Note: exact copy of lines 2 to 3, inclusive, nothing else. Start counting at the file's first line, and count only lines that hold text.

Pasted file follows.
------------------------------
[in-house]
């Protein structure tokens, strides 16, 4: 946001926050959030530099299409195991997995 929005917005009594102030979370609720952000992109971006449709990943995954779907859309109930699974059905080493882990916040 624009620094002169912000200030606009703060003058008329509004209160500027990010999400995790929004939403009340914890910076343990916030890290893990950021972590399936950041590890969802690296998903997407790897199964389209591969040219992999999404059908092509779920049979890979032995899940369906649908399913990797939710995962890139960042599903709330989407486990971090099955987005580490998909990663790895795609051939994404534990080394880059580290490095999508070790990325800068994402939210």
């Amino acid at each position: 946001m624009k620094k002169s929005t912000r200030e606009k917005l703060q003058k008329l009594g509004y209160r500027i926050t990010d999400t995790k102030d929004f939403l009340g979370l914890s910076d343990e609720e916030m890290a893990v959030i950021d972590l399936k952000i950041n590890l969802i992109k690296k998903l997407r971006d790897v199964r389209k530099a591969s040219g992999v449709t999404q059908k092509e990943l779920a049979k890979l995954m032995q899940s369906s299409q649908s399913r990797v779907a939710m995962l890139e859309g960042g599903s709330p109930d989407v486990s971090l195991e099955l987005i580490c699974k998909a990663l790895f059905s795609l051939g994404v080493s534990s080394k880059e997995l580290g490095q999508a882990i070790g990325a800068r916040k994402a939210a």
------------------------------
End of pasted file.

């Protein structure tokens, strides 16, 4: 946001926050959030530099299409195991997995 929005917005009594102030979370609720952000992109971006449709990943995954779907859309109930699974059905080493882990916040 624009620094002169912000200030606009703060003058008329509004209160500027990010999400995790929004939403009340914890910076343990916030890290893990950021972590399936950041590890969802690296998903997407790897199964389209591969040219992999999404059908092509779920049979890979032995899940369906649908399913990797939710995962890139960042599903709330989407486990971090099955987005580490998909990663790895795609051939994404534990080394880059580290490095999508070790990325800068994402939210």
């Amino acid at each position: 946001m624009k620094k002169s929005t912000r200030e606009k917005l703060q003058k008329l009594g509004y209160r500027i926050t990010d999400t995790k102030d929004f939403l009340g979370l914890s910076d343990e609720e916030m890290a893990v959030i950021d972590l399936k952000i950041n590890l969802i992109k690296k998903l997407r971006d790897v199964r389209k530099a591969s040219g992999v449709t999404q059908k092509e990943l779920a049979k890979l995954m032995q899940s369906s299409q649908s399913r990797v779907a939710m995962l890139e859309g960042g599903s709330p109930d989407v486990s971090l195991e099955l987005i580490c699974k998909a990663l790895f059905s795609l051939g994404v080493s534990s080394k880059e997995l580290g490095q999508a882990i070790g990325a800068r916040k994402a939210a």